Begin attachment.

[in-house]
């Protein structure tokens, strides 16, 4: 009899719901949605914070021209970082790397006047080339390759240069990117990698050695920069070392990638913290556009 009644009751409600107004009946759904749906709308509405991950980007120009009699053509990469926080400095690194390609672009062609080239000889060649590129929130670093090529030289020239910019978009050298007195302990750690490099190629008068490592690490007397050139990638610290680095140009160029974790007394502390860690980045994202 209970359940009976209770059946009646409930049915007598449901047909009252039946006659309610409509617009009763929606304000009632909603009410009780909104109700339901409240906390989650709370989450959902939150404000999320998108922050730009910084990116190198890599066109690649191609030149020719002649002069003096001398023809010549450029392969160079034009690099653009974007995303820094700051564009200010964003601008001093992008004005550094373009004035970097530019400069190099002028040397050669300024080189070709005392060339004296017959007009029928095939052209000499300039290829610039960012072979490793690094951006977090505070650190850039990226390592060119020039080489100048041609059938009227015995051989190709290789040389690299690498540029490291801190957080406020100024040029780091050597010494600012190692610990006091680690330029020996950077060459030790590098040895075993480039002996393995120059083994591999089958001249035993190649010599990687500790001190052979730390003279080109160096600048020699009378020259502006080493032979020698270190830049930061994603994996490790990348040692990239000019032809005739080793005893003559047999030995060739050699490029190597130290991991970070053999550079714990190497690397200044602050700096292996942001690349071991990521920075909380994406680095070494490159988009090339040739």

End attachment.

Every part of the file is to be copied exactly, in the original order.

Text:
[in-house]
């Protein structure tokens, strides 16, 4: 009899719901949605914070021209970082790397006047080339390759240069990117990698050695920069070392990638913290556009 009644009751409600107004009946759904749906709308509405991950980007120009009699053509990469926080400095690194390609672009062609080239000889060649590129929130670093090529030289020239910019978009050298007195302990750690490099190629008068490592690490007397050139990638610290680095140009160029974790007394502390860690980045994202 209970359940009976209770059946009646409930049915007598449901047909009252039946006659309610409509617009009763929606304000009632909603009410009780909104109700339901409240906390989650709370989450959902939150404000999320998108922050730009910084990116190198890599066109690649191609030149020719002649002069003096001398023809010549450029392969160079034009690099653009974007995303820094700051564009200010964003601008001093992008004005550094373009004035970097530019400069190099002028040397050669300024080189070709005392060339004296017959007009029928095939052209000499300039290829610039960012072979490793690094951006977090505070650190850039990226390592060119020039080489100048041609059938009227015995051989190709290789040389690299690498540029490291801190957080406020100024040029780091050597010494600012190692610990006091680690330029020996950077060459030790590098040895075993480039002996393995120059083994591999089958001249035993190649010599990687500790001190052979730390003279080109160096600048020699009378020259502006080493032979020698270190830049930061994603994996490790990348040692990239000019032809005739080793005893003559047999030995060739050699490029190597130290991991970070053999550079714990190497690397200044602050700096292996942001690349071991990521920075909380994406680095070494490159988009090339040739």